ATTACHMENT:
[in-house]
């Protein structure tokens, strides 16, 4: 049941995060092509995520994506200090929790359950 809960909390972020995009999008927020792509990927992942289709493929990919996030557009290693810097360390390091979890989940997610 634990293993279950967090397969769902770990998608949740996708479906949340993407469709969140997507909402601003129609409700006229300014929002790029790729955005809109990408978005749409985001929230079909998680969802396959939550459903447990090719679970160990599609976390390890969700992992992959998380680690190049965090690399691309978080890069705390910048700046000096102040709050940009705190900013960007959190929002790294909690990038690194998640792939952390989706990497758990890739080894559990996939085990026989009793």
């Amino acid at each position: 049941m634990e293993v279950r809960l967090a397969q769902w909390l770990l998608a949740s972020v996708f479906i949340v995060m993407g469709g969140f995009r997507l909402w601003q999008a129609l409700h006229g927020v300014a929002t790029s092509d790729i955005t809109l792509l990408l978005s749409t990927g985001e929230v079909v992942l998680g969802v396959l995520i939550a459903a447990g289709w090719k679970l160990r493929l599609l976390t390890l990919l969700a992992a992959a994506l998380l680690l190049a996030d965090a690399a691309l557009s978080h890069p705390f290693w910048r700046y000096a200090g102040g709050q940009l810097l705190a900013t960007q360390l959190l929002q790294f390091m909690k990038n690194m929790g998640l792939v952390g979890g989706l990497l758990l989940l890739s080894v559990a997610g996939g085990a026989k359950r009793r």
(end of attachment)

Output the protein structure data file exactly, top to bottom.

[in-house]
């Protein structure tokens, strides 16, 4: 049941995060092509995520994506200090929790359950 809960909390972020995009999008927020792509990927992942289709493929990919996030557009290693810097360390390091979890989940997610 634990293993279950967090397969769902770990998608949740996708479906949340993407469709969140997507909402601003129609409700006229300014929002790029790729955005809109990408978005749409985001929230079909998680969802396959939550459903447990090719679970160990599609976390390890969700992992992959998380680690190049965090690399691309978080890069705390910048700046000096102040709050940009705190900013960007959190929002790294909690990038690194998640792939952390989706990497758990890739080894559990996939085990026989009793």
């Amino acid at each position: 049941m634990e293993v279950r809960l967090a397969q769902w909390l770990l998608a949740s972020v996708f479906i949340v995060m993407g469709g969140f995009r997507l909402w601003q999008a129609l409700h006229g927020v300014a929002t790029s092509d790729i955005t809109l792509l990408l978005s749409t990927g985001e929230v079909v992942l998680g969802v396959l995520i939550a459903a447990g289709w090719k679970l160990r493929l599609l976390t390890l990919l969700a992992a992959a994506l998380l680690l190049a996030d965090a690399a691309l557009s978080h890069p705390f290693w910048r700046y000096a200090g102040g709050q940009l810097l705190a900013t960007q360390l959190l929002q790294f390091m909690k990038n690194m929790g998640l792939v952390g979890g989706l990497l758990l989940l890739s080894v559990a997610g996939g085990a026989k359950r009793r």